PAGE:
Bipolar disorder ‘significantly underdiagnosed’ in primary care
MedWire News: Results from a UK study suggest that a significant proportion of patients treated for depression in primary care may have undiagnosed bipolar disorder.
"These findings have important implications for the classification, assessment and treatment of large numbers of people with depression managed in both primary and secondary care settings," comment Daniel Smith (Cardiff University School of Medicine) and colleagues.
The team invited 3117 primary care patients from south Wales who were being treated for depression to participate in the current study, of whom 567 accepted.
All of the participants were screened for DSM-IV criteria bipolar disorder using the Hypomania Checklist (HCL-32) and the Bipolar Spectrum Diagnostic Scale (BSDS). Scores of 14 or more on the HCL-32 and 13 or more on the BSDS were used to indicate the presence of bipolar disorder.
All of the participants who scored below these thresholds (n=165) and 50% of those who scored above (n=205) were then invited to take part in a comprehensive diagnostic and clinical assessment. Of these, 154 (41.6%) accepted, including 62 low scorers and 92 high scorers.
The team found that 18.8% (n=29) of the 154 patients who underwent diagnostic and clinical assessment met DSM-IV criteria for bipolar disorder.
The researchers then used the data to make three estimates of how many patients being treated in primary care for depression may have undiagnosed bipolar disorder.
Their most conservative estimate for undiagnosed bipolar disorder among such patients is 3.3%, which is based on the assumption that all of the participants who declined to take part in the study or who did not undergo clinical assessment did not have bipolar disorder.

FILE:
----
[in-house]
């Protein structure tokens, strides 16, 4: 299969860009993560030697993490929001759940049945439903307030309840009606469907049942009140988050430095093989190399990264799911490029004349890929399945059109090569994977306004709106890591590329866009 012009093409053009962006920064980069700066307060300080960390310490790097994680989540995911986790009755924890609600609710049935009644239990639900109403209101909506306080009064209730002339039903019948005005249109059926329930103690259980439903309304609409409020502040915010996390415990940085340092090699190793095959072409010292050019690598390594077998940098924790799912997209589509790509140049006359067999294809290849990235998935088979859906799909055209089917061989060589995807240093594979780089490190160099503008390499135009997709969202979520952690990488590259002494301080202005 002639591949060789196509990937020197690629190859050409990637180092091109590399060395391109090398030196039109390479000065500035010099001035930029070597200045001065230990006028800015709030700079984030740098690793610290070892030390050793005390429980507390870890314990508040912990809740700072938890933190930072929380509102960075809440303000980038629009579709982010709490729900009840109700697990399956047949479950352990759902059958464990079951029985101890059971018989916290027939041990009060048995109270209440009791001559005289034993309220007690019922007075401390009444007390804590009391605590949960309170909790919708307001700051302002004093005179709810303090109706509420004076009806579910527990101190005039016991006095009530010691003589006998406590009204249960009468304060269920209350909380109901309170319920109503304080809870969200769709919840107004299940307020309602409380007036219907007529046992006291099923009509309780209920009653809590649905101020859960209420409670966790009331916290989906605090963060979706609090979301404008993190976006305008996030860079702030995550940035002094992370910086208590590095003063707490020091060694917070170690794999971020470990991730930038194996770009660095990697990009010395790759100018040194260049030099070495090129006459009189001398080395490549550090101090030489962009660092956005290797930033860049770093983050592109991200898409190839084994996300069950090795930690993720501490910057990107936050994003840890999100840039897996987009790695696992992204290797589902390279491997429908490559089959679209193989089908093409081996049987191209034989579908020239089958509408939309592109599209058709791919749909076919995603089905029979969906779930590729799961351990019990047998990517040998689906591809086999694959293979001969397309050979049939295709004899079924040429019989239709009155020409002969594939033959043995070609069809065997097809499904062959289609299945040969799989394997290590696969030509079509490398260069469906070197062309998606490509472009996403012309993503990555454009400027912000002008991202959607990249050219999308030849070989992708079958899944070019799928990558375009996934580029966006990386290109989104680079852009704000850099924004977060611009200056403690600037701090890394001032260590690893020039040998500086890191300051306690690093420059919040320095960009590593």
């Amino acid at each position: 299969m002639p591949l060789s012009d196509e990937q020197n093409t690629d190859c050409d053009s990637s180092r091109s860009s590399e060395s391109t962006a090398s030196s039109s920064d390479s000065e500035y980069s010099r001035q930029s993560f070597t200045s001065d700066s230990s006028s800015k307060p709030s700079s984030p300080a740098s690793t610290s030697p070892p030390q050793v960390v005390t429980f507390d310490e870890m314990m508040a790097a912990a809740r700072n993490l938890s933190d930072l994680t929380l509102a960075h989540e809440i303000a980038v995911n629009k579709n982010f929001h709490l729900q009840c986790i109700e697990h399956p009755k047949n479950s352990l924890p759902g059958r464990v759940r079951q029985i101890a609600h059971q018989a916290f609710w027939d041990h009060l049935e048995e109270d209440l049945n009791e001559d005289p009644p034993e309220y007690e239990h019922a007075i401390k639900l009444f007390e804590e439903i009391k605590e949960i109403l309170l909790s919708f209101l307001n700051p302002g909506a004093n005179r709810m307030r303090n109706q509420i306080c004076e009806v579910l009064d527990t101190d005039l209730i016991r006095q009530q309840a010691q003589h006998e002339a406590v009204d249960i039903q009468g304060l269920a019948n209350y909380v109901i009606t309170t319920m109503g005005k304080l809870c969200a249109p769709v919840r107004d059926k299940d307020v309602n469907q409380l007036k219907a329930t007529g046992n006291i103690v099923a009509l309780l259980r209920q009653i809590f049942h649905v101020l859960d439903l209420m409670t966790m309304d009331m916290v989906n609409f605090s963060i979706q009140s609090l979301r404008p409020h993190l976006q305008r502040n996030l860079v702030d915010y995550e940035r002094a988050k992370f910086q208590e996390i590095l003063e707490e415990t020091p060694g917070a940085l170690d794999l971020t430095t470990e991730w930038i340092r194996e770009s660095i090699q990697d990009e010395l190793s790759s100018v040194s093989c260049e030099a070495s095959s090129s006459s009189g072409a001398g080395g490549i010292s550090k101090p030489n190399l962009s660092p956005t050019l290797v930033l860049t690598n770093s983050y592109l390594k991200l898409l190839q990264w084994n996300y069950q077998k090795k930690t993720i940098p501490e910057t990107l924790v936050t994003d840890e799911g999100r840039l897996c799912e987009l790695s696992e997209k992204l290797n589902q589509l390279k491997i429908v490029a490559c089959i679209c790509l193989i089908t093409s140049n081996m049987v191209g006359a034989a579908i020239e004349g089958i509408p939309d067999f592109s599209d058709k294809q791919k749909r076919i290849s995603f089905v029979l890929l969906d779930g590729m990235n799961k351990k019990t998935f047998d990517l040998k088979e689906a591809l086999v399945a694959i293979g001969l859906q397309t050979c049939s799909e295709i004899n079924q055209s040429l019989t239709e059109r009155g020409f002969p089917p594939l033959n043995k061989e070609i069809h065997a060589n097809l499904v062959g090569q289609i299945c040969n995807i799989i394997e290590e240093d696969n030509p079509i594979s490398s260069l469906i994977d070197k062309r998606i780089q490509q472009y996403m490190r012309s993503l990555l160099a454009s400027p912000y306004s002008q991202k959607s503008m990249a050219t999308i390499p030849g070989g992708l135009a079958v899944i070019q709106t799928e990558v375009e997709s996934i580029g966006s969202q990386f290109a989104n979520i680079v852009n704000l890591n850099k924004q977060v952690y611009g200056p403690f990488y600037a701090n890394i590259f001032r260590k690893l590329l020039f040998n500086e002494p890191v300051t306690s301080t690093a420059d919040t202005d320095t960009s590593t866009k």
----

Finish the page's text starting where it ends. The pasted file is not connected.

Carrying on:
Their least conservative estimate, based on the assumption that all of those who were not interviewed and all of those who did not return their questionnaires would have responded similarly to those who were interviewed, is 21.6%. The researchers' mid-estimate for undiagnosed bipolar disorder among primary care patients treated for depression is 9.6%.
The researchers also found that the HCL-32 and BSDS had low positive predictive values for bipolar disorder, at 50.0% and 30.1%, respectively.
Smith et al conclude in the British Journal of Psychiatry: "Our findings suggest that a significant minority of primary care patients with a working diagnosis of unipolar depression (between 3.3 and 21.6%) may have an undiagnosed DSM-IV bipolar disorder. Across the UK, this could represent a large number of individuals."
Smith added: "Our findings have real implications for the way in which GPs approach the diagnosis and treatment of patients with depression. We know that many patients with bipolar disorder are not correctly diagnosed for many years.
"It's therefore important that the possibility of undiagnosed bipolar disorder is given greater recognition in primary care, and that GPs are supported in developing strategies to ensure that their patients with depression receive the correct diagnosis."
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By Mark Cowen